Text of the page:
Posted by: endithinks | March 2, 2009

On Prisons in America

This is a repost of a New York Times article.  It reminds me of a song from System of a Down.

The New York Times
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March 3, 2009

Prison Spending Outpaces All but Medicaid

One in every 31 adults, or 7.3 million Americans, is in prison, on parole or probation, at a cost to the states of $47 billion in 2008, according to a new study.

Criminal correction spending is outpacing budget growth in education, transportation and public assistance, based on state and federal data. Only Medicaid spending grew faster than state corrections spending, which quadrupled in the past two decades, according to the report today by the Pew Center on the States, the first breakdown of spending in confinement and supervision in the past seven years.

The increases in the number of people in some form of correctional control occurred even as crime rates sharply declined, by about 25 percent in the past two decades.

At a time when states are facing huge budget shortfalls, prisons, which hold 1.5 million adults, are driving the spending increases.

States have shown a preference for prison spending even though it is cheaper to monitor convicts in community programs, including probation and parole, which require offenders to check in regularly with law enforcement officers. A survey of 34 states found that states spent an average of $29,000 a year on prisoners compared to $1,250 on probationers and $2,750 on parolees. The study found that despite increased spending on prisons, recidivism rates remained largely unchanged.

Pew researchers say that as states trim essential services like education and health care, prison budgets continue to grow. Those priorities are misguided, the study says.

“States are looking to make cuts that will have long-term harmful effects,” said Sue Urahn, managing director of the Pew Center on the States. “Corrections is one area they can cut and still have good or better outcomes than what they are doing now.”

Over all, two-thirds of offenders, or about 5.1 million people in 2008 were on probation or parole. The study found that states are failing to increase spending for community supervision in proportion to their growing caseloads. About $9 out of $10 spent on corrections goes to prison financing. One in 11 African-Americans, or 9.2 percent, are under correctional control, compared with one in 27 Latinos (3.7 percent), and one in 45 white people (2.2 percent) .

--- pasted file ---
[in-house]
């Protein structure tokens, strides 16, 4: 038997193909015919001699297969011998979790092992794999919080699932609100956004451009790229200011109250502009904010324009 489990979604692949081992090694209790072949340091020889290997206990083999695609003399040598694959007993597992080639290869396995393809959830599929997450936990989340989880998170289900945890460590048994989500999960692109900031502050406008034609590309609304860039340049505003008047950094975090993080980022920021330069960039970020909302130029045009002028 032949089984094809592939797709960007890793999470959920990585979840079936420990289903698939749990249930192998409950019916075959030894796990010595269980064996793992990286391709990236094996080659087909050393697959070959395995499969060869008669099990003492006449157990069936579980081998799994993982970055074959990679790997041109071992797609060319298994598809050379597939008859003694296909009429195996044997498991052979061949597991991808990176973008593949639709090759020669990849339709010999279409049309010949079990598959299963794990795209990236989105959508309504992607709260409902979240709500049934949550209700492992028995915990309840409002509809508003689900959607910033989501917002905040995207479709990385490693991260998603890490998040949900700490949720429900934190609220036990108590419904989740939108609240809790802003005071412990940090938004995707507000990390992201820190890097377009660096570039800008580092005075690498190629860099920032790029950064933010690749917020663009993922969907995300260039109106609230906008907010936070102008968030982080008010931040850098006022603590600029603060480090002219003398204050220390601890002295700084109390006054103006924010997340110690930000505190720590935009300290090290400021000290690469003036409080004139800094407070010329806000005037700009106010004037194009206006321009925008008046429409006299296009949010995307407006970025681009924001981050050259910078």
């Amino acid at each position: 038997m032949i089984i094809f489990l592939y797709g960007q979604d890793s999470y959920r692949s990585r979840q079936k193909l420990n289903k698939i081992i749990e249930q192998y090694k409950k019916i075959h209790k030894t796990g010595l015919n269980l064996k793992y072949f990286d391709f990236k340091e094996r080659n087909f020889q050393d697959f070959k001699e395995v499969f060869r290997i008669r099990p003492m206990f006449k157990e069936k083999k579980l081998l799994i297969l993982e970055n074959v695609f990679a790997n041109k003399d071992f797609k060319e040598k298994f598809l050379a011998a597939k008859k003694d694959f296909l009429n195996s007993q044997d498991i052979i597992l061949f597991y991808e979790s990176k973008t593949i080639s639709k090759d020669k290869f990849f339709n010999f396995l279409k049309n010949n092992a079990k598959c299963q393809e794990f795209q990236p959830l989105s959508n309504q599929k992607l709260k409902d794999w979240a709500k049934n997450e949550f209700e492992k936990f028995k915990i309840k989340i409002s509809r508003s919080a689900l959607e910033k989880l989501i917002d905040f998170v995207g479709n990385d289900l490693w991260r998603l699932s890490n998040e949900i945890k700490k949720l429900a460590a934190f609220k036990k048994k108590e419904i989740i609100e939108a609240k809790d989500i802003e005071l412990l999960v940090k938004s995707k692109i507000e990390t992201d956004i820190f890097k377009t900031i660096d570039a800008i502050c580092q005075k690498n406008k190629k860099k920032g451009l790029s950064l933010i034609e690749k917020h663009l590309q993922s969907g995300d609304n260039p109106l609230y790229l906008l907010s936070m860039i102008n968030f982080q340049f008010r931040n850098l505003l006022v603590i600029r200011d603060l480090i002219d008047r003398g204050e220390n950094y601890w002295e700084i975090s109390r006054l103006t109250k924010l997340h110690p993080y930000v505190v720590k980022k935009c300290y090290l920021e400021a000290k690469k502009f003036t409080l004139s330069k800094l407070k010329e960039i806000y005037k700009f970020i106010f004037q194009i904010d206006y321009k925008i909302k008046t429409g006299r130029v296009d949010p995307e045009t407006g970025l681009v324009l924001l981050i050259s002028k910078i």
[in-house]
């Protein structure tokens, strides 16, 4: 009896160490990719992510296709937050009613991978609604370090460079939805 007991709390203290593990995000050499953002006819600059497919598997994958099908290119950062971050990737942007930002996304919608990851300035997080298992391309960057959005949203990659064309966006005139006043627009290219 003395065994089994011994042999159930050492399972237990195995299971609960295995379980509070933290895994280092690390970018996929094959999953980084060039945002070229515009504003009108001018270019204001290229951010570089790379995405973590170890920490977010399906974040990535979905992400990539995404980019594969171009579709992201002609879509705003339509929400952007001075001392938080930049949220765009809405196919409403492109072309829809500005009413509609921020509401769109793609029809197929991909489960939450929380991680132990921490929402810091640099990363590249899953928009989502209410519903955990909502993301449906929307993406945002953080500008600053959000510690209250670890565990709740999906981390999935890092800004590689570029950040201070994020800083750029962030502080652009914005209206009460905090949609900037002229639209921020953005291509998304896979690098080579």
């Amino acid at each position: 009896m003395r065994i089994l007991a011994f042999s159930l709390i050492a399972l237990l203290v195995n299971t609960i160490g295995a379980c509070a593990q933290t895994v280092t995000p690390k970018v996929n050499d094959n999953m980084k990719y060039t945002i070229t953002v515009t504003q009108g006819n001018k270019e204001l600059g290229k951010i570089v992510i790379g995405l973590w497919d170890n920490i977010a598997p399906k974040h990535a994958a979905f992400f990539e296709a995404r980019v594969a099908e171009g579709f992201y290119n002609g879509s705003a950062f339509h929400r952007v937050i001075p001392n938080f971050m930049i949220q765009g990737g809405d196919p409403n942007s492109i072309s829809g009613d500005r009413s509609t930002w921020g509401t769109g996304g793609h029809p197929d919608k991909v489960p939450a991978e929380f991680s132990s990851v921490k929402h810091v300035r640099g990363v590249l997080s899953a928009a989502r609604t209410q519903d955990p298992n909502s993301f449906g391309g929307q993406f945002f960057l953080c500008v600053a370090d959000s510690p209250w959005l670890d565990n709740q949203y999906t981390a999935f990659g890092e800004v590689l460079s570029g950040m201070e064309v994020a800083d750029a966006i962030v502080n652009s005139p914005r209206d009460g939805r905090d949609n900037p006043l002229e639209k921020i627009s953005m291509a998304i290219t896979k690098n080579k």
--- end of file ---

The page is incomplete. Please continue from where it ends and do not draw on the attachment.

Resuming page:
Only one out of 89 women is behind bars or monitored, compared to one out of 18 men.

States with the highest proportion of people under some form of punishment regimen include Georgia (1 in 13), Indiana (1 in 26), Louisiana (1 in 26), and Ohio (1 in 25).

Peter Greenwood, the executive director of the Association for the Advancement of Evidence Based Practice, an advocacy group that favors rehabilitative approaches, said that states started ramping up their financing for prisons in the 1980s during the last big crime wave and never stopped.

“Basically, when we made these investments, public safety and crime was the number one concern of voters, so politicians were passing all kinds of laws to increase sentences,” he said. President Bill Clinton also signed legislation to increase sentences for federal convicts, he said. “Now, crime is down, but we’re living with that legacy: the bricks and mortar and the politicians who feel like they have to talk tough every time they talk about crime.”

Mr. Greenwood said that prisons and jails, along with their powerful prison guard unions, service contracts, and high-profile sheriffs and police chiefs, are in a much better position to protect their interests than are parole and probation officers.

“Traditionally, probation and parole is at the bottom of the totem pole,” Mr. Greenwood said. “They’re just happy every time they don’t lose a third of their budget.”

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